Exploring Jontay Porter’s potential offensive outcomes

ST LOUIS, MO - MARCH 08: Jontay Porter
ST LOUIS, MO - MARCH 08: Jontay Porter /

Jontay Porter was an afterthought when the 2017-18 college basketball season started. The younger brother of Michael Porter Jr., one of the most highly touted recruits in the class, he had reclassified into 2018 in the summer, and no one was quite sure if he was ready for the college game, or how talented he would be. But when Michael went down with a back injury early in the season, Jontay stepped up and asserted himself as a clear prospect for the 2018 NBA Draft. While he did most of his damage off the bench, Porter established clear value as a 6-foot-11 big man that can shoot, as he hit 40-of-110 (36.4 percent) from 3 this season.

Porter now sits as the 17th-ranked prospect on The Step Back’s latest Draft Big Board, thanks primarily to the potential he has as a shooter. Some scouts, such as The Stepien’s Mike Gribanov, are even considering him as a lottery-level prospect on the grounds of his offensive ceiling. His skill set right now is raw, but could develop in a number of different ways, which drives his draft value.

Porter’s ability to shoot off the catch is obviously enticing. Having a big to space the floor is valuable, especially if he’s a knockdown shooter with a large shot diversity. He has a pretty quick release and doesn’t have much lower body input, and his shot appears replicable.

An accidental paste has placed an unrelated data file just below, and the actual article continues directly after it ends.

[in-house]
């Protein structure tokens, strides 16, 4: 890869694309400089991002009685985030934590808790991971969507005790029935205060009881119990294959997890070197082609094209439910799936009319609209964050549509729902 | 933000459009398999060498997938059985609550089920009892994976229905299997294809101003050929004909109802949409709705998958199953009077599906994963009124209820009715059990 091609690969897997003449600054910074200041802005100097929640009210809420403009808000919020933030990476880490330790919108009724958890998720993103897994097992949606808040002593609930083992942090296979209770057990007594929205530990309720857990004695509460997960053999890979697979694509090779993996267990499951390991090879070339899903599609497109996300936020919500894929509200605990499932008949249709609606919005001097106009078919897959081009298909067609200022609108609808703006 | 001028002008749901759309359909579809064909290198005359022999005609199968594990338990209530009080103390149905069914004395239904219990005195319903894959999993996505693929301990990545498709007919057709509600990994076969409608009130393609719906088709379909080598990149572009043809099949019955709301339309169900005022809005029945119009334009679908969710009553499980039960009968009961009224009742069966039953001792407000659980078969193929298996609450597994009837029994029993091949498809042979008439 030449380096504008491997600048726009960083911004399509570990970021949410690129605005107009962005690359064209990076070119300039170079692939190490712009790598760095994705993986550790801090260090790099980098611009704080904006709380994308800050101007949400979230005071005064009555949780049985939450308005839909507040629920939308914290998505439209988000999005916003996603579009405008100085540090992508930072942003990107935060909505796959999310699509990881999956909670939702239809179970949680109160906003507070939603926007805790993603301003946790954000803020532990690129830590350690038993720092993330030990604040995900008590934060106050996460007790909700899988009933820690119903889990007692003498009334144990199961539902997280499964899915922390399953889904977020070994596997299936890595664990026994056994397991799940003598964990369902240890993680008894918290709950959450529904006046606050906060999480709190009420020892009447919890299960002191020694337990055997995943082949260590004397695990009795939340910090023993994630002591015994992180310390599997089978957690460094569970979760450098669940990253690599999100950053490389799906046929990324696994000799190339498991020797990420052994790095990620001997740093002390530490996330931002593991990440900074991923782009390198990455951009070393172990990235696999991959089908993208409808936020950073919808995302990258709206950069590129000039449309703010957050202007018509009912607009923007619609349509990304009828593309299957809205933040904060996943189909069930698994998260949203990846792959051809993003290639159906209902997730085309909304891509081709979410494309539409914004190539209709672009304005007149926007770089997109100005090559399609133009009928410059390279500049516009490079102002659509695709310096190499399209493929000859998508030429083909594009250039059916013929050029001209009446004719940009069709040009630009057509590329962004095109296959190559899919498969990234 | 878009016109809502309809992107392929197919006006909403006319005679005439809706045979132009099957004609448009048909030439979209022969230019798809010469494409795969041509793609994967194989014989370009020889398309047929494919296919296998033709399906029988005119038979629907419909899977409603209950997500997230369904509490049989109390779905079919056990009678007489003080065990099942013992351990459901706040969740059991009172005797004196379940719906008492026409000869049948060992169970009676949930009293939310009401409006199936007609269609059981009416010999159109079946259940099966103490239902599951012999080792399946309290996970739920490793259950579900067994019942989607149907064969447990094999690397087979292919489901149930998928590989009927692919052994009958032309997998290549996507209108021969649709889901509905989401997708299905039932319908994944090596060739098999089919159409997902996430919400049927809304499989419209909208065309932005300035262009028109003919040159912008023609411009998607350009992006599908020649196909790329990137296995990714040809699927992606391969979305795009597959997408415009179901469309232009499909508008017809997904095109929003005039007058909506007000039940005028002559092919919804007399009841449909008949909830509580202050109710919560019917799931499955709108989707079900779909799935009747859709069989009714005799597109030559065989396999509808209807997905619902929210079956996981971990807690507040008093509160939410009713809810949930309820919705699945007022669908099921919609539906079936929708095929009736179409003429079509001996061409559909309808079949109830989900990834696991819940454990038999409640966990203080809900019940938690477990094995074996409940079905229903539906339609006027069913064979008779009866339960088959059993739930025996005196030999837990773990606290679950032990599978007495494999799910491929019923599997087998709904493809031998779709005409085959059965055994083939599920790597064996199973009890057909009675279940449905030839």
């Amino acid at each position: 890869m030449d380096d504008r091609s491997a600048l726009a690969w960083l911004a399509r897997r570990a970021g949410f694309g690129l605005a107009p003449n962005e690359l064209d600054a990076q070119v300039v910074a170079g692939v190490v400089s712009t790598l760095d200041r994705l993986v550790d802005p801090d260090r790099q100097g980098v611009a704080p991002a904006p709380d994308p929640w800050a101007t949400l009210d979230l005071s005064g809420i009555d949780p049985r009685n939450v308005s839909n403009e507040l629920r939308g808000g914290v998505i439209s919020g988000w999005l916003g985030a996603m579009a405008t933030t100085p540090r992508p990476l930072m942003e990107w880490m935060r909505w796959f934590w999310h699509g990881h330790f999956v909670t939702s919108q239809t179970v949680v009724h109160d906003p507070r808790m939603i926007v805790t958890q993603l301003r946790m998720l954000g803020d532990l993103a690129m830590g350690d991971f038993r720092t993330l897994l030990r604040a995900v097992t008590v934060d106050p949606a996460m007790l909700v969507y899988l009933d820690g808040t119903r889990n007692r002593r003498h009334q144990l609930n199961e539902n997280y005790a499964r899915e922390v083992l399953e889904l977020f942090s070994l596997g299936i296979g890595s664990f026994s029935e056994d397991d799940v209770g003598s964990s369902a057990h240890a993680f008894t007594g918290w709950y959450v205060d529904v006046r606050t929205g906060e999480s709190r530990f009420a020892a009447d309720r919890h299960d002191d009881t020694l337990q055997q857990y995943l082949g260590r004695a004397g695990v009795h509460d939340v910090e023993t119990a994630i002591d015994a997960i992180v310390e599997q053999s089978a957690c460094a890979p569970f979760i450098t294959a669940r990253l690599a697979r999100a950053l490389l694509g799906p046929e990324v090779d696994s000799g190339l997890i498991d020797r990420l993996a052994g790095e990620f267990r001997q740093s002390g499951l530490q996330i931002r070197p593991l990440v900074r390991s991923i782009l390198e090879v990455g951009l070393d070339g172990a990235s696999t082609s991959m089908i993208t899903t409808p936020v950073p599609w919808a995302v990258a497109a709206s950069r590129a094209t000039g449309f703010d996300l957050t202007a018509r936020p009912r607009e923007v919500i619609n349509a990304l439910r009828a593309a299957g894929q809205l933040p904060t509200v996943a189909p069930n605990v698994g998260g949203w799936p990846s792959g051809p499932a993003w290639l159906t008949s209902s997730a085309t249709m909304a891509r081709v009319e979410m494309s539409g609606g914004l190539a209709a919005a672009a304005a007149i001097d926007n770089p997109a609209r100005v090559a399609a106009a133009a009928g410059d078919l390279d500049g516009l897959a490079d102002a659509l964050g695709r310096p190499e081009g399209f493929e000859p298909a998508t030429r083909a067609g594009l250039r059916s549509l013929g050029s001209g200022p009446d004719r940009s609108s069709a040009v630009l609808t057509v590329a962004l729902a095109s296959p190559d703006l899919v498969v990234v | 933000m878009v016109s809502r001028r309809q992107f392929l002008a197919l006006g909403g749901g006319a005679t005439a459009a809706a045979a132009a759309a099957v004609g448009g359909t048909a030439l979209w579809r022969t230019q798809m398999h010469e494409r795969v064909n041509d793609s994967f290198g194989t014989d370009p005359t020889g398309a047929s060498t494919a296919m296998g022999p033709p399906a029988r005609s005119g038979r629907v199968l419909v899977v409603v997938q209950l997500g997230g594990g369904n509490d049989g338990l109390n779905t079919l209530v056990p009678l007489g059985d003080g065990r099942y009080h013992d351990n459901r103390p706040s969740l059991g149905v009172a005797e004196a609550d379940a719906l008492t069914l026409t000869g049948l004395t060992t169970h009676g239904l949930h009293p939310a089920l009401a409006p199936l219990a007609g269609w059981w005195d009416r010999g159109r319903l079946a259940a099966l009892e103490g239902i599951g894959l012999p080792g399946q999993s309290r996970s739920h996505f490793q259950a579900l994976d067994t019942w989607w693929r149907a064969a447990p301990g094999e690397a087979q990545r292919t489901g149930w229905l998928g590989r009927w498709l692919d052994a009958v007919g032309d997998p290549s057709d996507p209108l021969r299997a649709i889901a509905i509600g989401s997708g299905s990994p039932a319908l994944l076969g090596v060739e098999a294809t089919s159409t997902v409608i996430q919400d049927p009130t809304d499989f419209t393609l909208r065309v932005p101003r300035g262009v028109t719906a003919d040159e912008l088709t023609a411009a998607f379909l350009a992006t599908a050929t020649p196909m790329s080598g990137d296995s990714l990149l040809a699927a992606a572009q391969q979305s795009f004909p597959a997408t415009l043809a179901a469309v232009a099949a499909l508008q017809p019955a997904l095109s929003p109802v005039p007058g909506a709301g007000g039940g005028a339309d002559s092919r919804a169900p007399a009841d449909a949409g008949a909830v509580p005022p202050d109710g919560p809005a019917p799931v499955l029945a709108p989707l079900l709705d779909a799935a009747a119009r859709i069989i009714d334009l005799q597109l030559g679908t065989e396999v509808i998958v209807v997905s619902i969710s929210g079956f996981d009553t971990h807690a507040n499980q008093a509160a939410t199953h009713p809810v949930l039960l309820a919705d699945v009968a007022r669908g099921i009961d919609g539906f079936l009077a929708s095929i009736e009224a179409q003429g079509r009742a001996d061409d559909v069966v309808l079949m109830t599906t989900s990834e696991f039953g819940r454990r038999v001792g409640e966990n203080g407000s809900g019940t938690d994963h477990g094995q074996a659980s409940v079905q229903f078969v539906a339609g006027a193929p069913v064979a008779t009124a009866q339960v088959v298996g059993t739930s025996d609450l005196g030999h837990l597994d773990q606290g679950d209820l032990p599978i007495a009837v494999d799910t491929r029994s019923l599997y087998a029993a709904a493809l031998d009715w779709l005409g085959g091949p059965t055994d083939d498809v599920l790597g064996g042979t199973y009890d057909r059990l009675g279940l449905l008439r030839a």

A bulk of Porter’s outside shots came on above-the-break 3s like the one above. He hit 35.7 percent on 70 attempts from there putting him at the 60th percentile of college bigs, per shot chart data at The Stepien. While he struggled with NBA 3s on the year (28.1 percent on 57 attempts), he was even more potent in a limited sample from college midrange, hitting 44.4 percent on long 2s (79th percentile). He should enter his NBA career able to pick-and-pop to midrange, with his shooting stroke extending out to NBA 3 with time.

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Most enticing for Porter’s shooting are hints at shot creation, which he displayed in limited chances at the college level. Porter’s handle isn’t at the level of many of his positional peers in this class, but that’s more indicative of their skills, than it is a knock on his. However, he’s shown the ability to shoot off the bounce at a high level, scoring in at least the 90th percentile among bigs in unassisted shooting from 3 and midrange.

Shooting ability as a 5 is a huge factor in providing offensive value at the NBA level. This past year, six of the top-10 centers in Offensive Box Plus-Minus shot at least 200 3s, led by Nikola Jokic and Karl-Anthony Towns, who both were 40-percent shooters. A seventh was Meyers Leonard, who had just 26 attempts but shot 42.3 percent. And an eighth, Jonas Valanciunas, shot 40.5 percent from 3 on 74 attempts as he began to add it to his regular arsenal. As the NBA continues to change into a league heavily reliant on shooting from all spots on the floor, centers who can space and handle are becoming similar in value to classic rim protectors. That makes a player like Porter, who appears to have a jumper that can and should be developed into a more dangerous weapon, more valuable in this year’s draft.